Landmark non-alcoholic fatty liver disease trial identifies new treatment

An international trial, with Birmingham providing one of the lead investigators, has identified a potential drug therapy to reverse non-alcoholic fatty liver disease – a condition for which there is currently no approved treatment.

Non-alcoholic fatty liver disease or non-alcoholic steatohepatitis (NASH) is commonly found in individuals with high body weight and diabetes. The condition causes damage and scarring in the liver which leads to liver cirrhosis (advanced scarring) and liver failure. As one of the most common causes of liver disease in Western countries, with many patients going on to require a liver transplant, researchers were keen to develop non-surgical interventions for patients with NASH.

Semaglutide, a glucagon-like peptide-1 receptor, is known to reduce weight, help manage diabetes and reduce inflammation. A previous study published in the Lancet medical journal by Birmingham researchers Matthew Armstrong and Phil Newsome, showed that a similar compound, liraglutide, was effective in NASH patients. The SEMA-NASH study, designed by Novo Nordisk and Professor Phil Newsome of the University of Birmingham, sought to establish the effectiveness of different doses of semaglutide among an international cohort of NASH patients.

320 patients from 16 countries were recruited to the trial and randomly assigned to receive either a placebo (80 patients) or one of three doses of semaglutide: 0.1mg (80 patients), 0.2mg (78 patients) or 0.4mg (82 patients), via daily injection.

The trial, which had local support from the National Institute for Health Research (NIHR) Birmingham Biomedical Research Centre (BRC), demonstrated that semaglutide was very effective in reducing liver injury and preventing the development of liver cirrhosis. Of the patients who received the highest dose (0.4mg), 59% experienced NASH resolution with no worsening of their condition compared with 17% of the placebo group. In addition, the average weight loss in the 0.4mg group was 13% of body weight, compared with 1% of the placebo group.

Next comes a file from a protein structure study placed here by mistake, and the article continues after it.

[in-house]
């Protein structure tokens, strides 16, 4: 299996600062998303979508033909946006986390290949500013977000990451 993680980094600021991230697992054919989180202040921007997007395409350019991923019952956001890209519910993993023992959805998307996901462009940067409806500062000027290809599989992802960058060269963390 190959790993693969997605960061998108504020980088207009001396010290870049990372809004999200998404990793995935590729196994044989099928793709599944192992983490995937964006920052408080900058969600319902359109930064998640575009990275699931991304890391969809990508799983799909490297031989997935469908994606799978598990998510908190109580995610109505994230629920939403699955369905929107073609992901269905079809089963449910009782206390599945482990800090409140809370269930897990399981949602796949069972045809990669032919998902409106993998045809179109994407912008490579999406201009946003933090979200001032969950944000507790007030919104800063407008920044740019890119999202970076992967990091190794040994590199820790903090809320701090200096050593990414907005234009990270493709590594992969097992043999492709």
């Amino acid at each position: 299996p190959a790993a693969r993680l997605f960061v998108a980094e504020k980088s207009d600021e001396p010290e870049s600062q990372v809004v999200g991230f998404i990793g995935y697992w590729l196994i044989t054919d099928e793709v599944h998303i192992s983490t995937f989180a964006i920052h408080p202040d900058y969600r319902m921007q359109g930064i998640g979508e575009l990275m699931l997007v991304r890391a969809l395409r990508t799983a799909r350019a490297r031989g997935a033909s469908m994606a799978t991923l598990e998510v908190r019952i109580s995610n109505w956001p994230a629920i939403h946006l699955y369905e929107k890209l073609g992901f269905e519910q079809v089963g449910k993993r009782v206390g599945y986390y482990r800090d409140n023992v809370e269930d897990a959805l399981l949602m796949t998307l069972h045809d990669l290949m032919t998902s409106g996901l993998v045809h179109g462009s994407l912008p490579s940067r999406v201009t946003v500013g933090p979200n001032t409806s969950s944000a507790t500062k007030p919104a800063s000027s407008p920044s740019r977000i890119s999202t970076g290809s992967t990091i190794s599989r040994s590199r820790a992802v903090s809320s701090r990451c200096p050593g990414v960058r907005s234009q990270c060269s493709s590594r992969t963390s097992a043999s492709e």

Phil Newsome, one of two lead investigators on the trial, is Professor of Hepatology at the University of Birmingham and Honorary Consultant at University Hospitals Birmingham (UHB) NHS Foundation Trusts – both founder-members of Birmingham Health Partners. He explained: “The outstanding research infrastructure provided by Birmingham Health Partners and our track record in non-alcoholic fatty liver disease was key to ensuring we were also one of the top recruiters globally for this study”

“The effects of semaglutide were far better than those seen with previous therapies, and, at a time when there are no current approved treatments, this study provides real hope for patients that effective new treatments will be available soon.”

UHB was one of the top-recruiting sites worldwide, supported by the NIHR Clinical Research Facility.

Participants were aged 18-75 (20-75 in Japan), with a BMI of 25 or above, and underwent liver biopsy prior to screening and at 72 weeks after randomisation. Patients also received counselling regarding nutrition and exercise as recommended locally.

The study was published in the New England Journal of Medicine.